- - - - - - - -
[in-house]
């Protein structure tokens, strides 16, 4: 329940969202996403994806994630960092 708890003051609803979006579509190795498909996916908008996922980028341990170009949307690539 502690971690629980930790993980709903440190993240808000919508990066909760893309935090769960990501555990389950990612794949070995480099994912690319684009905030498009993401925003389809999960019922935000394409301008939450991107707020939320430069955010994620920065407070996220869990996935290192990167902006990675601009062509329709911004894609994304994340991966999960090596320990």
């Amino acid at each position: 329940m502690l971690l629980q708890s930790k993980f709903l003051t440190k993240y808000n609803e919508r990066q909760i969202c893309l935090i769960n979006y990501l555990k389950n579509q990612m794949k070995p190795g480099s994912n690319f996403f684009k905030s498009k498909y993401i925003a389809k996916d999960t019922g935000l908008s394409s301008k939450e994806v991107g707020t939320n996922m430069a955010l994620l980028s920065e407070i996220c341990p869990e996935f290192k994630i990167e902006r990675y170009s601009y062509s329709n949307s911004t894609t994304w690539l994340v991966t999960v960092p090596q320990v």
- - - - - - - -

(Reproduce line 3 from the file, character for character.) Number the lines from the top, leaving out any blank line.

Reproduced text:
């Amino acid at each position: 329940m502690l971690l629980q708890s930790k993980f709903l003051t440190k993240y808000n609803e919508r990066q909760i969202c893309l935090i769960n979006y990501l555990k389950n579509q990612m794949k070995p190795g480099s994912n690319f996403f684009k905030s498009k498909y993401i925003a389809k996916d999960t019922g935000l908008s394409s301008k939450e994806v991107g707020t939320n996922m430069a955010l994620l980028s920065e407070i996220c341990p869990e996935f290192k994630i990167e902006r990675y170009s601009y062509s329709n949307s911004t894609t994304w690539l994340v991966t999960v960092p090596q320990v």